A few yrs ago i read the book Okinawa, by roy e appleman, very informative..since my dad past away about 20 yrs ago.
I would appreciate any who have other info i could look at pertaining to the 193rd in the PTO.
thanks
bud

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Re: The destruction of the 193rd Tank Battalion

Post by Peter H » 08 Apr 2009 11:29

Thanks bud.

From World War II in the Pacific,Bison Books 1990.

Sherman at Okinawa under fire.
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Re: The destruction of the 193rd Tank Battalion

Post by Peter H » 08 Apr 2009 12:12

His something on the 713th Tank Battalion on Okinawa as well--"The worlds only flame throwing tank battalion".

http://www.11tharmoreddivision.com/hist ... _tank.html
By the time Okinawa was in American hands, the 713th battalion killed 4.788 Japanese soldiers and captured 49 among the few who surrendered to U.S. forces. Battalion losses were comparatively light: 8 killed. 111 wounded or injured in action and one listed as missing in action. Among the wounded was Colonel McCrary. Enemy anti-tank fire and mines claimed 16 of the battalion's flame-throwing Shermans. Another 25 were listed as operational losses.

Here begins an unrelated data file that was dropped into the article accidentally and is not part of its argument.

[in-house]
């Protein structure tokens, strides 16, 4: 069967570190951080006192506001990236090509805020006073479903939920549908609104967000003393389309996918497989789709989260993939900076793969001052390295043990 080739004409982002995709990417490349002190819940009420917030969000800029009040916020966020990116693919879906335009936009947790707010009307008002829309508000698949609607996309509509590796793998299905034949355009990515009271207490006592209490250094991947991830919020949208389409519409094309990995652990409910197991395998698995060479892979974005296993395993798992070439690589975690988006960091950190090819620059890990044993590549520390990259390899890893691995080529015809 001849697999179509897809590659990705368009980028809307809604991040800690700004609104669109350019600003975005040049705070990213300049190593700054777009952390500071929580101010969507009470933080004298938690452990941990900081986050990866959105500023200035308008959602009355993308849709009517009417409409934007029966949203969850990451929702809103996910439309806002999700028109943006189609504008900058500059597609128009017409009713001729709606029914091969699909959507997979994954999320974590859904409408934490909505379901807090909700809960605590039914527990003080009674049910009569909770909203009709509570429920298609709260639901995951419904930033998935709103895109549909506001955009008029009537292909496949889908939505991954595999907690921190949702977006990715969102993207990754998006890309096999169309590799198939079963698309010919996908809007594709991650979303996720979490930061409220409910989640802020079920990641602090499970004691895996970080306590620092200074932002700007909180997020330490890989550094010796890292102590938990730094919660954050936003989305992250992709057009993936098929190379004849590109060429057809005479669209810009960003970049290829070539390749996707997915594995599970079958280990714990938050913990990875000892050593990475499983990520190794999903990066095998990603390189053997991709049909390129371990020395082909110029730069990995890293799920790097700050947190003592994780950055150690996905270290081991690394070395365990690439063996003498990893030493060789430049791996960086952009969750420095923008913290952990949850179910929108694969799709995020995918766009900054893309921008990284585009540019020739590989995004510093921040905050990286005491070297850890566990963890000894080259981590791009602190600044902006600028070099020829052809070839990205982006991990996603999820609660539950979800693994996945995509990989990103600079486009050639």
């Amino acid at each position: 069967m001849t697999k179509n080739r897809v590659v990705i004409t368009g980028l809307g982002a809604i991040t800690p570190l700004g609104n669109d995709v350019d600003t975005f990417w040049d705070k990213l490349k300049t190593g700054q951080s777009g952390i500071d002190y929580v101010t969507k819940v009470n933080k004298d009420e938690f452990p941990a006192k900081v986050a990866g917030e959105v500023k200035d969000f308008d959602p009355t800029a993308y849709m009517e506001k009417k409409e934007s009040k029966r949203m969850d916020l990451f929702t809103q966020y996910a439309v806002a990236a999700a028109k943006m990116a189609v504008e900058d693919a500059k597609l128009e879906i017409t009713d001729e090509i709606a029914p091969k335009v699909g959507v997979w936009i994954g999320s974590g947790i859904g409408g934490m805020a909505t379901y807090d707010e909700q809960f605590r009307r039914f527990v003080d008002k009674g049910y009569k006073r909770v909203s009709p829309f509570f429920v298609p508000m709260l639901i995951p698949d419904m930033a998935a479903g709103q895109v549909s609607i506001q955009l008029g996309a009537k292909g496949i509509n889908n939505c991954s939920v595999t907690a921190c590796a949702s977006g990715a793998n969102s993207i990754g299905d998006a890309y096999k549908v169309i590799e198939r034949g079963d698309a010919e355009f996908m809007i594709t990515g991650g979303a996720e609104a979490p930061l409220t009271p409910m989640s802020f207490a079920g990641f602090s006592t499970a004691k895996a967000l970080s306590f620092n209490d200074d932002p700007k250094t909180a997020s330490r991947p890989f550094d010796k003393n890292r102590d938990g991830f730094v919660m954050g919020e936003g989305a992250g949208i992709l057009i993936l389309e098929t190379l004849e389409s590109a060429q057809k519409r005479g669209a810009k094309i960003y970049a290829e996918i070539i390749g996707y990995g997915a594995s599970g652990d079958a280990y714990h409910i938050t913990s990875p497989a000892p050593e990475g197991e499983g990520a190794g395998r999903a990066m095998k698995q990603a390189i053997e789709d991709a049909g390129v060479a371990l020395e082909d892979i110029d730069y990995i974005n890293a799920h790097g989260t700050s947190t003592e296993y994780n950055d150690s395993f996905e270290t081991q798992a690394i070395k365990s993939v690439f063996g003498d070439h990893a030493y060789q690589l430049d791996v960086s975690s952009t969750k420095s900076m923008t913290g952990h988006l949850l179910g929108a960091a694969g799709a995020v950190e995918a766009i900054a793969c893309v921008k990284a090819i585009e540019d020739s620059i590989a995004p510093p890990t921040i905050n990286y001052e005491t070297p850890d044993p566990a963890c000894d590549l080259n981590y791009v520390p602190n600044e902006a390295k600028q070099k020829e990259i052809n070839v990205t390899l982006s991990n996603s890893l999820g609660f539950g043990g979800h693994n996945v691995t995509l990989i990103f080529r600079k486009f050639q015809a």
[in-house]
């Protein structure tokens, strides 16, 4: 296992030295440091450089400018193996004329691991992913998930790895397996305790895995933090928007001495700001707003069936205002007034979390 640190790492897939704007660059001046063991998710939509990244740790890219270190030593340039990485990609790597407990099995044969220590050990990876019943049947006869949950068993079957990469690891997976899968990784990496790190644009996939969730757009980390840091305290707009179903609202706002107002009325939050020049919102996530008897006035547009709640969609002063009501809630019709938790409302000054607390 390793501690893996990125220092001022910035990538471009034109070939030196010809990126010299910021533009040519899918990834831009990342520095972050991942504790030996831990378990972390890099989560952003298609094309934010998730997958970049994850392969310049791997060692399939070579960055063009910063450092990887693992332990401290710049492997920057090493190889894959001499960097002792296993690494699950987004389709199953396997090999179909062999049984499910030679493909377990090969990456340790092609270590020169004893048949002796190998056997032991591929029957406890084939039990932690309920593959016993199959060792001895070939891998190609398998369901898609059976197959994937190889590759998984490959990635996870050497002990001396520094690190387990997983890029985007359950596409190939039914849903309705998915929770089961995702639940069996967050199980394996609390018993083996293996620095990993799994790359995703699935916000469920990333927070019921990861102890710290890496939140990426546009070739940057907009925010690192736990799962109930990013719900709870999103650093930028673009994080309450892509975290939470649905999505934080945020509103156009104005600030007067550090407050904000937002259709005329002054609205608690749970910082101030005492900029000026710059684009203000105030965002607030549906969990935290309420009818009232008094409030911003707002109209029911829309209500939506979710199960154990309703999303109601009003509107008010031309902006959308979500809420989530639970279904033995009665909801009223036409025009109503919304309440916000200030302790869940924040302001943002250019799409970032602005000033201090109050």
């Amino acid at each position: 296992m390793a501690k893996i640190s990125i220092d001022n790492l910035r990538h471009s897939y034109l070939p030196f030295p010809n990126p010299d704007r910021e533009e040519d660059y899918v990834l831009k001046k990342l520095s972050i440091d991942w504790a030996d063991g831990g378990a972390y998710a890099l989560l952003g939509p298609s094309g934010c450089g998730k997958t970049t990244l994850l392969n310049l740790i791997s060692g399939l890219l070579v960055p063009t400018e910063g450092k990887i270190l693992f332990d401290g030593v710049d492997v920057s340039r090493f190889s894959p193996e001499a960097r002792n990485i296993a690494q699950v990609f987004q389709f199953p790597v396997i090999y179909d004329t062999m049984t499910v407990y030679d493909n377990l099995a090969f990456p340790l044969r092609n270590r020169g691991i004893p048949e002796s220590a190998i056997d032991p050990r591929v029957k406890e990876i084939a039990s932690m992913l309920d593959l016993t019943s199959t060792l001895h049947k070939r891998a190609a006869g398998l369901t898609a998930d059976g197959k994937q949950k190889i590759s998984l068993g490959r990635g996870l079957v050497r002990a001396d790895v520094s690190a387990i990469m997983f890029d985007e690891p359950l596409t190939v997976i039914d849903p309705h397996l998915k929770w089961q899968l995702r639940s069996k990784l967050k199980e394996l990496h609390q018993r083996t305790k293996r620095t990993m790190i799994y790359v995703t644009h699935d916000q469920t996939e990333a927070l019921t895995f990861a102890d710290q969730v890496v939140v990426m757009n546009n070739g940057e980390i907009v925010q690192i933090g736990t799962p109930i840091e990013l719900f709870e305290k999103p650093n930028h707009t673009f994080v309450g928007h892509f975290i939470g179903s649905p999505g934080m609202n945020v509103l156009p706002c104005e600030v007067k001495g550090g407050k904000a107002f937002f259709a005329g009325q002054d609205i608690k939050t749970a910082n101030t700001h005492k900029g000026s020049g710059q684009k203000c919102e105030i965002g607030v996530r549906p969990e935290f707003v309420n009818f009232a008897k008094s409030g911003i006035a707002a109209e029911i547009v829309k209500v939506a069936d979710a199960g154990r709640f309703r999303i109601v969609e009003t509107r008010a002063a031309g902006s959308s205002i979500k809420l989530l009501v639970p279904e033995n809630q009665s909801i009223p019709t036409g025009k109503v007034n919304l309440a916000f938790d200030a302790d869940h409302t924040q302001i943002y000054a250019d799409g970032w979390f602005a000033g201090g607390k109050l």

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Re: The destruction of the 193rd Tank Battalion

Post by TGenovese » 20 Nov 2009 02:50

My great-uncle was killed in action on Okinawa and served in B Co., 193rd Tank Bn. All the information that I'm reading is from A Company but I haven't read any information about B Company. If anyone has any information about B Company (or maybe they were so short staffed, they were mixed together?), it would be much appreciated.

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Re: The destruction of the 193rd Tank Battalion

Post by Peter H » 03 Apr 2011 08:08

From Youtube UnknownWW2InColor

Death in a Tank at Okinawa


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Re: The destruction of the 193rd Tank Battalion

Post by Mil-tech Bard » 09 Apr 2011 19:41

The Tank-net forum has a thread on Armored flame throwers here:

http://208.84.116.223/forums/index.php?showtopic=33879

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Re: The destruction of the 193rd Tank Battalion

Post by Mil-tech Bard » 09 Apr 2011 20:37

The 193rd Tank BTN and the 27th Infantry Division had both fought the Japanese in the Central Pacific (Makin and Saipan) and picked up some bad habits in the face of poor Japanese anti-tank defenses. In neither action did these units faced an integrated Japanese anti-tank defense with 47mm guns in numbers, well sited machine gun positions with supporting mortars & artillery, well used anti-tank mines and well trained suicide anti-tank units they did on Okinawa.

That said, the 7th Infantry Division and 711th Tank BTN faced a similar ambush at Red Hill on the Shuri line and lost far fewer tanks.

See pages 341-342 of Gene Salecker's book ROLLING THUNDER AGAINST THE RISING SUN: The Combat History of US Army Tank Battalions in the Pacific in World War II.